That could give Microsoft, a patient adversary, plenty of time to catch up in the music-software and DRM standard businesses. Sure, Apple has partnered with one of the two biggest PC makers, Hewlett-Packard (HPQ), to sell iPods. But that's not an exclusive deal, and HP could easily strike deals with other music-player makers or, as it originally planned, come out with its own.
Microsoft will probably make a steady stream of improvements in its media-player software. Will it ever match Apple in ease of use and elegance? No -- but who cares, really? Many consumers are more than happy with something that's good enough, and cheap.
WINDOWS OPENING. While I don't think Microsoft software is as usable as software from Apple, it's clearly not unusable. For Apple to assume that Microsoft isn't up to creating software that's "good enough" smacks of the same blundered logic that led Jobs & Co. astray a decade ago.
Apple could easily avoid an unpleasant redux. First, it already has built a version of its iTunes music-jukebox software for Windows PCs. Likewise, Windows users who buy iPods can also buy downloads from Apple's iTunes Music Store. The key thing here: Apple has already dipped its toe into the Windows software waters and found it feels good. By some estimates, as many as 60% of iPod buyers are Windows users. So Apple already has shown it can compete in the Windows market.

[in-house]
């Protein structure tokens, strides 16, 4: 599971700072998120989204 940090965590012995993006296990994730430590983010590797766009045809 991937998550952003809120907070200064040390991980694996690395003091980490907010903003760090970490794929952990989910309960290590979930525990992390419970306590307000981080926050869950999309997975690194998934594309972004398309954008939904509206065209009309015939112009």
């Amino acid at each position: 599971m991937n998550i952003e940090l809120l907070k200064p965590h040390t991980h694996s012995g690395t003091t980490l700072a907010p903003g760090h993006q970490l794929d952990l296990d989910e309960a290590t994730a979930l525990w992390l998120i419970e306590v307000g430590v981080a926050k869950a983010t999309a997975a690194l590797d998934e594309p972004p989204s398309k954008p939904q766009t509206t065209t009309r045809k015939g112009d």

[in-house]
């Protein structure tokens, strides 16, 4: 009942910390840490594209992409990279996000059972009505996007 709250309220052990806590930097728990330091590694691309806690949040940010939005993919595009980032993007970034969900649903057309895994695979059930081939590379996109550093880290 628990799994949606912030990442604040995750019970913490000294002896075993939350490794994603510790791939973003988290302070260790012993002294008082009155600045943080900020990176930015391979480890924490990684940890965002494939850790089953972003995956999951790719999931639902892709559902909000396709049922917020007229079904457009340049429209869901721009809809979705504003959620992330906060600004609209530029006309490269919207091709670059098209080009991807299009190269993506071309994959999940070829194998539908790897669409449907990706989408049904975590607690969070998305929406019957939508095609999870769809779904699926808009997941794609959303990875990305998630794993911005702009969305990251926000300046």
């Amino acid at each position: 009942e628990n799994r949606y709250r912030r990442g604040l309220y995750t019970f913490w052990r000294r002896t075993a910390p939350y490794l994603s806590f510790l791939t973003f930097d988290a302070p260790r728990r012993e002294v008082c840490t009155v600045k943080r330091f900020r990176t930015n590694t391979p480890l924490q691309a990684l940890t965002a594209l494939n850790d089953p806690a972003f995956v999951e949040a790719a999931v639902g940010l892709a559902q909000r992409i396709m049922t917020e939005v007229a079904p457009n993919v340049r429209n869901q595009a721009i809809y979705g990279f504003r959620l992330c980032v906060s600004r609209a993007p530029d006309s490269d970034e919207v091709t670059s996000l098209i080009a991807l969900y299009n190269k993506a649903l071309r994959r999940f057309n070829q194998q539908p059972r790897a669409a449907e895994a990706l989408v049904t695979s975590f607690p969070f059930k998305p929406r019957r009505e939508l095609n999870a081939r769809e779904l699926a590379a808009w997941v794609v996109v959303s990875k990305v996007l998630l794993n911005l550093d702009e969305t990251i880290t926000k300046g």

Allowing other Windows-compatible music players to sync up with iTunes and play copyright-protected songs purchased from the iTunes Music Store wouldn't be a huge jump. Of course, Jobs would be forced to cede a little more control. But he already started doing that by building iTunes for Windows.
GIVE NOW, TAKE LATER. Second, this time around the device makers are wary of Redmond. Many admit off-the-record that they don't want Gates to do with music players what he did with the PC operating-system market. Further, industry insiders admit that Apple's software is the best in terms of ease of use and design.
If Apple licenses FairPlay, it could sacrifice some sales and profits from its iPod line in the near term. But over the long haul, sowing the seeds of mass adoption of its DRM standard and its iTunes music software will help ensure that Apple's own future hardware offerings aren't marginalized. Jobs should sacrifice some of control and integration to make sure Apple has a seat at the table -- and a say in cutting up the larger, more lucrative digital-content pie. Salkever is Technology editor for BusinessWeek Online. Follow his Byte of the Apple column, only on BW Online